Match day came around with it being a bright sunny day in Copenhagen and a chance to do some more sightseeing in the morning including the Little Mermaid and some of Copenhagen’s modern architecture before catching up with some of the Rovers fans that had arrived by lunchtime on the day trip. Out at the Parken Stadium ahead of kick off, lots of Rovers fans were perusing the merchandise in the Copenhagen club shop that is significantly bigger than our own impressive shop in Tallaght. Don’t know whether we’d be allowed sell a Rovers own brand beer but the Copenhagen Carlsberg beer is an interesting idea.

The Rovers fans, numbering somewhere over 200, were located behind the goal beside the dressing rooms and that allowed them to greet their team with great gusto when they emerged for the game. The attendance on the night would touch just over 11,000 including a sizeable Copenhagen Ultras section down the opposite end of the ground. The home fans must have thought the match would be a walkover when the scored within four minutes of the kick off but they maybe weren’t aware of the resilience of this Rovers team. Rovers created plenty of chances during the game and were unlucky not to score from chances that fell to Dennehy in the first half or Finn, Oman or Twigg in the second half. Admittedly they also rode their luck at the back but Ryan Thompson stood firm on a night he became the first Jamaican to play in the Champions League. The match ended 1-0 matching Michael O’Neill’s objective of keeping the tie alive for Tallaght.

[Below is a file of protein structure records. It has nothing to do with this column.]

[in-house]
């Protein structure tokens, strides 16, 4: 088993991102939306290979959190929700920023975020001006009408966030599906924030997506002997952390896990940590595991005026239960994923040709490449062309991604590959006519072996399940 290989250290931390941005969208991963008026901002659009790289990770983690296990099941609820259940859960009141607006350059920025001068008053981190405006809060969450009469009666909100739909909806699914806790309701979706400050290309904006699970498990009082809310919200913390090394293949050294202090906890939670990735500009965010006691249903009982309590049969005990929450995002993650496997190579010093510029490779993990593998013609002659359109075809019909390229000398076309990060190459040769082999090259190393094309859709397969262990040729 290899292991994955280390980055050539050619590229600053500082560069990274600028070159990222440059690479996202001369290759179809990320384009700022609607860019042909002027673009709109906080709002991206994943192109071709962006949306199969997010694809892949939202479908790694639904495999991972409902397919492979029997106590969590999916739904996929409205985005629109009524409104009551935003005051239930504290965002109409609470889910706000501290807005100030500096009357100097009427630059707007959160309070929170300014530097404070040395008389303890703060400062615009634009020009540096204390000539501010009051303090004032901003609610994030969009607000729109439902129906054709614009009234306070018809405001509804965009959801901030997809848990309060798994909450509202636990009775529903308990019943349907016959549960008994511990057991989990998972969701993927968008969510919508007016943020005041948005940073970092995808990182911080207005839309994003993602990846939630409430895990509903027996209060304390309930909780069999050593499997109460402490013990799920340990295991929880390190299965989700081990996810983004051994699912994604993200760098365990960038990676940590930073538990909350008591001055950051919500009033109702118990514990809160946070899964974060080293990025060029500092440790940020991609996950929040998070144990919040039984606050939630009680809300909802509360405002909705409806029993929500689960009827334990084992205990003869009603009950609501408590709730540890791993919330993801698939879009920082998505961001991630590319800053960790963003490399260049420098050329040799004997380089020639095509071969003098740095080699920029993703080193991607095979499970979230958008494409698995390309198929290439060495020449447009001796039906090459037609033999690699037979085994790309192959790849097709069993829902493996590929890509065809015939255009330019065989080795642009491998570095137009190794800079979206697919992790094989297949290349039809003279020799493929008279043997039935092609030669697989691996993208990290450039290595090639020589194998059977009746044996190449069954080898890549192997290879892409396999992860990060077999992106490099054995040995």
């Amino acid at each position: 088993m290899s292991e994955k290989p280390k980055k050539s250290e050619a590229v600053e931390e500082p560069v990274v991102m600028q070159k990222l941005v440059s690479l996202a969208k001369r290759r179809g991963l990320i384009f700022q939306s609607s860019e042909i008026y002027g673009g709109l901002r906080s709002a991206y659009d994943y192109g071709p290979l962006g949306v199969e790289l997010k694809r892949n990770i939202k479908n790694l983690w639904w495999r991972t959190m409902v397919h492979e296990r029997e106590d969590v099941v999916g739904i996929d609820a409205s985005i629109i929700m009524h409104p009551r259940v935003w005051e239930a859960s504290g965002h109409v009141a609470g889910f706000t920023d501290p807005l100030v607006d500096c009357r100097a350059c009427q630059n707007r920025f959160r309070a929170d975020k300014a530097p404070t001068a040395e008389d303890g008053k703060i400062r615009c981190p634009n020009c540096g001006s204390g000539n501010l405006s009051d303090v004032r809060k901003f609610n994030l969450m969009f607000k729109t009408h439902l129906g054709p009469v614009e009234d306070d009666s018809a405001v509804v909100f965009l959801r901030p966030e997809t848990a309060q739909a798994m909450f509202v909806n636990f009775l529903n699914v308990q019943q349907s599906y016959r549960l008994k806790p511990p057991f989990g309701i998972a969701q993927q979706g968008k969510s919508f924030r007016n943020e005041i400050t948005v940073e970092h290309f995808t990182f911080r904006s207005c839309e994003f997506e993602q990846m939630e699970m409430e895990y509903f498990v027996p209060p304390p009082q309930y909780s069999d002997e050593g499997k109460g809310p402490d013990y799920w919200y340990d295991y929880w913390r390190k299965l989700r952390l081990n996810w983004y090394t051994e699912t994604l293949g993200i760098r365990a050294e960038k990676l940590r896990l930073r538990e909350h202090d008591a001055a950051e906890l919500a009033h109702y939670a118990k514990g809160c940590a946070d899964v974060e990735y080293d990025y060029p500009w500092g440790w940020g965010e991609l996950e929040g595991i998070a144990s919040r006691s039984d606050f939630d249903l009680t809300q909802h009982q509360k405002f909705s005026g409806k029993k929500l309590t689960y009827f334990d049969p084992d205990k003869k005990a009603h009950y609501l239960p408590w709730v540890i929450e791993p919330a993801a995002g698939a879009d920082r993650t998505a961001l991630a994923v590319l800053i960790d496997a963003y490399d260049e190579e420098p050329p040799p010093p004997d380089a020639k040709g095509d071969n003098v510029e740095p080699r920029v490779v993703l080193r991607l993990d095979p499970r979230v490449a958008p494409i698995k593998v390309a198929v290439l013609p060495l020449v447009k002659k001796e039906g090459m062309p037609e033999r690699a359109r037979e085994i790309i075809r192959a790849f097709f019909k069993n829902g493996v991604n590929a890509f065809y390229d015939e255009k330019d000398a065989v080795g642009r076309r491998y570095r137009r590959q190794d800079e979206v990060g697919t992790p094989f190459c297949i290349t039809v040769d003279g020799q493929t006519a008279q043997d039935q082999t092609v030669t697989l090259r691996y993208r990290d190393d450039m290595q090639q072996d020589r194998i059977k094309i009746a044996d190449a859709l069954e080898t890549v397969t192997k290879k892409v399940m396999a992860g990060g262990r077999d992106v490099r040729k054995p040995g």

Speaking to the press after the game, O’Neill was honest in his assessment of the game and it showed the measure of where this Rovers team is when he said that “there is a slight hint of disappointment to have lost the game to be honest.” Roland Nilsson came in to say a few words to the press but with deadlines looming was told actually he wasn’t needed for quotes. He was happy to head off with one member of the Irish press core joking after that it’s not often you tell a bronze medal World Cup winner to essentially f— off, we don’t want to talk to you! With match reports filed, it was time head to the airport with the buses carrying the players and supporters getting a police escort out of the city towards the airport for our 00:15 flight.

Ultimately, the fact that Rovers couldn’t get that crucial away goal in Copenhagen would handicap them in the return leg and so when the Danish team scored just before half time in Tallaght effectively ending the tie. Shamrock Rovers as a team and as a club can take lots of positives from the experience of the Champions League and hopefully that will all be helpful as we attempt to become the first Irish club to qualify for the group stages of a European competition. Watching the draw on UEFA.com on Friday lunchtime we will find out where Rovers will be taking us next.